7.  Pray.  Lest our labor come to nothing, we must pray and plead with God to open our eyes and enlighten our understanding with His Holy Spirit (Psalm 119:27, 33, 34, 36).  Unless God opens our eyes, we will remain blind.  So we must pray and plead and cry out for understanding (Proverbs 2:3) and that God would guide our sinful minds to rightly understand His Word.  If we fail to do this, we may very well open ourselves up to error because we will be relying on our own strength and mental prowess.

Luther gives great counsel, “That the Holy Scriptures cannot be penetrated by study and talent is most certain.  Therefore your first duty is to begin to pray, and to pray to this effect that if it please God accomplish something for His glory–not for yours or any other person’s–He may very graciously grant you a true understanding of His Words.  For no master of the divine words exists except the Author of these words, as He says: ‘They shall be all taught of God” (John 6:45).  You must, therefore, completely despair of your own industry and ability and rely solely on the inspiration of the Spirit” (Legacy of Sovereign Joy, John Piper).

May we approach all of our study in such a way.

Photo: Natalie Collins

6 thoughts on “Practical Helps for Personal Study

  1. Drew,

    Thanks for stopping by and for the word about the new site. I hope all is well! It was great to catch up with you a couple weeks ago. What a refreshing time of conversation and fellowship!


  2. Yo D! Love the new site and how you’ve done two posts in quick succession. Looking forward to more! Anybody who knows you, knows that studying the Bible is a passion and priority and will agree that this website is a great extension of who you are! Glad we can keep in touch not only with each other, but with the thoughts and intents of our hearts through blogging as we interact with the Word.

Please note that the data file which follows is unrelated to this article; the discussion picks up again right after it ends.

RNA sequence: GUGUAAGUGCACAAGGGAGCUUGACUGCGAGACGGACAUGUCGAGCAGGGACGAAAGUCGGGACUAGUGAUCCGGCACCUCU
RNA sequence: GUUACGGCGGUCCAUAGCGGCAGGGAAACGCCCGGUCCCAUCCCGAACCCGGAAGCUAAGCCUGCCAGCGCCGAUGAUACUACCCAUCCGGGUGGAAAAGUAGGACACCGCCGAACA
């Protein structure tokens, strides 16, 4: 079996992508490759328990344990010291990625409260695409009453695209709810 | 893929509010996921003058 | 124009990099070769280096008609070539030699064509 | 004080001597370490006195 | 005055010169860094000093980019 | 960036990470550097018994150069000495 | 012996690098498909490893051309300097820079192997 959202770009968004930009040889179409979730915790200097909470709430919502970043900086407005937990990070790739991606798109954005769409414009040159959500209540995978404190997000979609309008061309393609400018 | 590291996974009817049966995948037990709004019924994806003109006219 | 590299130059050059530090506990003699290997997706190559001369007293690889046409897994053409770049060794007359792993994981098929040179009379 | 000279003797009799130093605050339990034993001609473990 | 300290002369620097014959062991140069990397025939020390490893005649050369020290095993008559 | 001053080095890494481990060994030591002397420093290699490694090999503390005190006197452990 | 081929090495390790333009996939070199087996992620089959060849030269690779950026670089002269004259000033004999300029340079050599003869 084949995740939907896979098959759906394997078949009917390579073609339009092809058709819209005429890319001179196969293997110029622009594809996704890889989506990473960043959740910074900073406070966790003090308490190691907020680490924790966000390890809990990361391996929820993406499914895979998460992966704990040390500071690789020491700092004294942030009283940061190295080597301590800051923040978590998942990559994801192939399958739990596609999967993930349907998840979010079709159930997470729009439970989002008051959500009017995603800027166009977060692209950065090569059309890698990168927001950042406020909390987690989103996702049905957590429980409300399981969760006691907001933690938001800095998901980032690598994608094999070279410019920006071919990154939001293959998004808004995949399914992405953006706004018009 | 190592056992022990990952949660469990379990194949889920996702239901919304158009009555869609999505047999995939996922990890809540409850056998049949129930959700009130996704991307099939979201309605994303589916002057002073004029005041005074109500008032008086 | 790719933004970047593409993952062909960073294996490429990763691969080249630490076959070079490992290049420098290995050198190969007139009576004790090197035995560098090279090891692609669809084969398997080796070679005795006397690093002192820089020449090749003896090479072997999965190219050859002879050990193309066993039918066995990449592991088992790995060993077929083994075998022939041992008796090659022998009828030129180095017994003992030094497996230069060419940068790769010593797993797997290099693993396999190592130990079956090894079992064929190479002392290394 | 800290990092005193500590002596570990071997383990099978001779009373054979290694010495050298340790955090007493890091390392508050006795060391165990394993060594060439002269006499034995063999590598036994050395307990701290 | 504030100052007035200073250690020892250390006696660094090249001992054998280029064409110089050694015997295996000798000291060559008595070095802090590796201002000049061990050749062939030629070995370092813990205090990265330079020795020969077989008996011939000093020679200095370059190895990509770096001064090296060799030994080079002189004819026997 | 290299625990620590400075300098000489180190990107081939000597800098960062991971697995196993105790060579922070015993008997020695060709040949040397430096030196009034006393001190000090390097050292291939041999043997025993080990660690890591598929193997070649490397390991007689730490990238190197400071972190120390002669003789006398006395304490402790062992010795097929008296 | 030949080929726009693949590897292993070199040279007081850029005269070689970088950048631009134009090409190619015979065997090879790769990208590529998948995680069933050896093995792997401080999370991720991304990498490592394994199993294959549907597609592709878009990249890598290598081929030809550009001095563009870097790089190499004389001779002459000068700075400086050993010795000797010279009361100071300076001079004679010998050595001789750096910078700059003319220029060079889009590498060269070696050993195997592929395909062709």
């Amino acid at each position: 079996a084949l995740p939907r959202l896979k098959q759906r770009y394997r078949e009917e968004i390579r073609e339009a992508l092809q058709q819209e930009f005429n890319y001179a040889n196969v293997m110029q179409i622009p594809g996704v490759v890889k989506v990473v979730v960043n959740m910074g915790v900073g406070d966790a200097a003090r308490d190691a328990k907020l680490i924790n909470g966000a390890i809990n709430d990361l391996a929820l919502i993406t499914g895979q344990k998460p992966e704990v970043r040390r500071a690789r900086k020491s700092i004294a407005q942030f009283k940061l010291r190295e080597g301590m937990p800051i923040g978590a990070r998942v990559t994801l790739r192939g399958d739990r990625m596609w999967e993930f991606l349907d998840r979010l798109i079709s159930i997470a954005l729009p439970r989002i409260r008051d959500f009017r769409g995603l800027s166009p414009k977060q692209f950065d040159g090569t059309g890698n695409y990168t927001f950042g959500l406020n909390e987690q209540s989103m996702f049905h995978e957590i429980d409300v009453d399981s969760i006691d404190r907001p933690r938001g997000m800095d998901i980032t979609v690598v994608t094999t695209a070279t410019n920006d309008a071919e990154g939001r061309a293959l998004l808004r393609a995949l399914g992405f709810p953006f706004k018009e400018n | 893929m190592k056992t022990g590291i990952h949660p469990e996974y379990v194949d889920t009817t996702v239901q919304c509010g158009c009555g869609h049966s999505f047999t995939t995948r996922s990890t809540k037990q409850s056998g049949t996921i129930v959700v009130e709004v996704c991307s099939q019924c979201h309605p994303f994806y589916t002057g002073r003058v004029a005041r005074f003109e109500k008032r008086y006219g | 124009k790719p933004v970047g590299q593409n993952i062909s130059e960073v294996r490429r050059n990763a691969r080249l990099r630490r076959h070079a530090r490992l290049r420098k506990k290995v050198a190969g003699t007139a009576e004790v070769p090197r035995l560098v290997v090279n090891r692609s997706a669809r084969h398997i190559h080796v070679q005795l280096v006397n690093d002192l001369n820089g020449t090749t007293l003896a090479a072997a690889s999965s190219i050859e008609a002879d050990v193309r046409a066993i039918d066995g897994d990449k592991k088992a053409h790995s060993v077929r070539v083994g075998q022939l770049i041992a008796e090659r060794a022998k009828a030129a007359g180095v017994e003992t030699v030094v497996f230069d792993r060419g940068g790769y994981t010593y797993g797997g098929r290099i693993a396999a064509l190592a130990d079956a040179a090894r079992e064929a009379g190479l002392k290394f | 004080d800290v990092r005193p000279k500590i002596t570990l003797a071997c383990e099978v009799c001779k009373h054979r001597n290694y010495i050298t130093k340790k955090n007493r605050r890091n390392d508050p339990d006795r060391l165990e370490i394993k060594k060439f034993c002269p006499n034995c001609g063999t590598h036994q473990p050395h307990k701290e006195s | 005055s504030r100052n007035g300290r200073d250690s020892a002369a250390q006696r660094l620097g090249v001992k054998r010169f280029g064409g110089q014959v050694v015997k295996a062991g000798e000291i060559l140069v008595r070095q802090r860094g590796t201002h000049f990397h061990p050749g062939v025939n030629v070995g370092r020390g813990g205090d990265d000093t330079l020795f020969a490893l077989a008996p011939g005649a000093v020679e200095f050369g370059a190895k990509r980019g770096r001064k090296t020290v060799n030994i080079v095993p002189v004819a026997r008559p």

3. Bobby,

    I am encouraged that you liked the site! I am also looking foward to keeping in touch with each other through blogging. I'll be regularly looking for your good posts and good music.


  4. DBrown-

    Hey, great post. I found a lot of it to be very applicable to non-pastors, as well, especially the need for prayer. And yes, I did make a Google home page, and I’m loving it.

  5. Ben,

    Good to hear from you! I am glad you found some good stuff in the post on ‘Personal Study.’ Your right, most of it is applicable to all Christians since all Christians need a life of study in some measure.

    And I am glad you’ve got google up and running. It is awesome to have all the news right there in front of you…not to mention all the other cool features!